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Sidney Lumet, 1924-2011

lumet, sidney.jpg

Sidney Lumet, the acclaimed director who brought us such gems as “Network,” “12 Angry Men,” “Serpico” and “Dog Day Afternoon,” has died at 86, the New York Times is reporting.

It’s fitting that Lumet lived long enough to witness the satirical world he wove in the 1976 best-picture-nominated film “Network” — which had well-meaning observers at the time chuckling at the absurdity of a respected TV broadcaster launching into on-the-air tirades — become more real than anyone thought possible. Witness the “reality shows” running rampant today and getting more crass by the season (did you read about Showtime’s new show “Gigolo,” where we follow men selling themselves for sex?) and a caustic political environment as today’s talking heads use their media influence as platforms for shrillness and demagoguery.

Besides “Network,” my favorite Lumet film has to be “Dog Day Afternoon,” among Al Pacino’s best performances. What’s yours?

More: My colleague James Ward at the Visalia Times-Delta has a nice Top 10 list of Lumet’s films here.

Responses to "Sidney Lumet, 1924-2011"

Stephen says:

He was so great, I just loved his work. He could do nuanced or over-the-top and make them both seem believable.

When bad actors do well, the director gets the credit. When great actors do poorly, the director takes the blame.

But I give credit to Lumet for his direction of Serpico and Pacino in a fantastic performance. The character would easily lend itself to some over-the-top histrionics, but Lumet worked so hard with his actors and cinematographer to make the inner emotion seem real and subtle, using a bland palatte and lots of quick dialogue and background noise to help tone down what could have erupted into horror at any moment.

He was amazing…RIP.

Jason says:

Network has to be #1 for me, although 12 Angry Men is probably 1a and Dog Day Afternoon 1b. Also, I do love train movies so Murder on the Orient Express is up there too. And I just got a copy of Prince of the City so I’m sure that’ll be right near the top as soon as I get around to watching it.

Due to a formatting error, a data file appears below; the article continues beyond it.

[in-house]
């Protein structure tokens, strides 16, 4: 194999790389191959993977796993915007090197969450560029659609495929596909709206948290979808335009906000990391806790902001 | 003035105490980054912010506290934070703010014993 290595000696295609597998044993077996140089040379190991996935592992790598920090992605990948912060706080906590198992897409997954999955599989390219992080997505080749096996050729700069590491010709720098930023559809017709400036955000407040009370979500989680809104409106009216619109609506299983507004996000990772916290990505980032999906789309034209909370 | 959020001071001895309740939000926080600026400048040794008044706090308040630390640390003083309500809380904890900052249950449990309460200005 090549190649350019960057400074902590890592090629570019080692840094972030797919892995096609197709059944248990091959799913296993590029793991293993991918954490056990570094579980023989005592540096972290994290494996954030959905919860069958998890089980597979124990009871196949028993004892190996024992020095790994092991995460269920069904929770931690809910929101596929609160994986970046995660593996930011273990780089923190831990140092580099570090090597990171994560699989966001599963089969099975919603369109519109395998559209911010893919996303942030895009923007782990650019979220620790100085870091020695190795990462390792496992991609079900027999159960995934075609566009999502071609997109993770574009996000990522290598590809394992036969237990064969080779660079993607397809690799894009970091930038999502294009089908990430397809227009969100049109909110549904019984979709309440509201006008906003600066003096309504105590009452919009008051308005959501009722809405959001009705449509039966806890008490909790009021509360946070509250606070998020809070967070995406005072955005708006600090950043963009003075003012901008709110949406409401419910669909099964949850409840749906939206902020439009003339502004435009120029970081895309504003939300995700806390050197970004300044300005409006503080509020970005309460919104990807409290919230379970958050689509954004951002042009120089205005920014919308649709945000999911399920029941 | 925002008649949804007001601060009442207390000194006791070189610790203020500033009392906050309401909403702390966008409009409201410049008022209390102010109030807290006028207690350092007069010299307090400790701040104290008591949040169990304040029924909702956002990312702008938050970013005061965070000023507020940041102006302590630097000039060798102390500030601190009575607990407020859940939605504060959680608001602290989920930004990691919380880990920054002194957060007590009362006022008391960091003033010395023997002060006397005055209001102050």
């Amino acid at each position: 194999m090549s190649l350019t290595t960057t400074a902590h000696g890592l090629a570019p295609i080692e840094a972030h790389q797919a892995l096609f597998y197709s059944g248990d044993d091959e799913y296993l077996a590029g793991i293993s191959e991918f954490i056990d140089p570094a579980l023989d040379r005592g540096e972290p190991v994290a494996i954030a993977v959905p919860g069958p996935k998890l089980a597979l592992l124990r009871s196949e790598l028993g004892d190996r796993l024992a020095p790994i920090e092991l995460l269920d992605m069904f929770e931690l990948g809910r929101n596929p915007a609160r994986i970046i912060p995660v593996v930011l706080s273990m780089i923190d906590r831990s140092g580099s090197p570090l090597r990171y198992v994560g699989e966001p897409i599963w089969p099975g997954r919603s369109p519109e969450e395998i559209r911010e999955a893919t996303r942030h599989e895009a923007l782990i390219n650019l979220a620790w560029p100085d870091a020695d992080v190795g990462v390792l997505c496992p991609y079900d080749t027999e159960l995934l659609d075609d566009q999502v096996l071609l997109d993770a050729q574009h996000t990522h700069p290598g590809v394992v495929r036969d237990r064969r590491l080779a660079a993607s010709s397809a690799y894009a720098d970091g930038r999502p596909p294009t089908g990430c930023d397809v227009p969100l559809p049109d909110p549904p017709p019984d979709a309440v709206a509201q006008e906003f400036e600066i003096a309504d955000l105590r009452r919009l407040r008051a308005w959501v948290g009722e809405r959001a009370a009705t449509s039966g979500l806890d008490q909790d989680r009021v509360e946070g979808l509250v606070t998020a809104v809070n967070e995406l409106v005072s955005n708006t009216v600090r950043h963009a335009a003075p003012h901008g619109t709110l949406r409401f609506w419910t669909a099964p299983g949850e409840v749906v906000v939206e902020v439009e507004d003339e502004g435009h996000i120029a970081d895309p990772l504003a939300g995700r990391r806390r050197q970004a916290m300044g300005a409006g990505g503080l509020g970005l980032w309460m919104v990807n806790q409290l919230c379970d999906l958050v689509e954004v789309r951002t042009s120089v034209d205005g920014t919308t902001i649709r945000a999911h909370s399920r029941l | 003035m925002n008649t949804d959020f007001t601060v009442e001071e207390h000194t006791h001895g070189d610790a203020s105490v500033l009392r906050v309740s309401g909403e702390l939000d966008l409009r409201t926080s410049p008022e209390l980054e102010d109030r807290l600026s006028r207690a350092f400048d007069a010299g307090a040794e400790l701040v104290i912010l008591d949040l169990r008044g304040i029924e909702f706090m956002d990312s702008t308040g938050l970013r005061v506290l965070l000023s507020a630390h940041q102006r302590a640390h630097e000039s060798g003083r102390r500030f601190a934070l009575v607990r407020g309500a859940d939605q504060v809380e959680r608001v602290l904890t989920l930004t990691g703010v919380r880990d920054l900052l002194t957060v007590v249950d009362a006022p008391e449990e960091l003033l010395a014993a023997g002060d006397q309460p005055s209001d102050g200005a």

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I was just thinking the other day how Sidney Lumet is one of very few directors who, of all the things I’ve seen by them, none of them were even remotely bad. Rest in peace, bud.

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RIP to a great Director

Sad Day Afternoon says:

My favorite, by far: Fail Safe. Brilliant and utterly gripping, practically every scene is fraught with powerful intensity. It’s masterpiece.

I also like Deathtrap and Murder on the Orient Express, but they’re not even in the same ballpark as Fail Safe.

Heather says:

I’d heard of Sidney Lumet, but wasn’t aware of his directing credentials until I read this post.

Coincidentally, I started watching Dog Day Afternoon last week on Netflix, until my Internet connection failed.

It started off pretty great, though — I can’t wait to finish the film.

marcel says:

A giant film-maker in my book. I grew up watching his movies in the 70′s and they all had an impact on me… they still do. Most of them were not easy movies either but he kept you watching and taking it all in.

Michael Medrano says:

I showed Dog Day Afternoon to my English students to teach them about character development. Absolutely amazing to see Pacino’s transformation from bumbling bank robber to anti-hero. Sidney Lumet was a genius–when his box set comes out, I will buy it.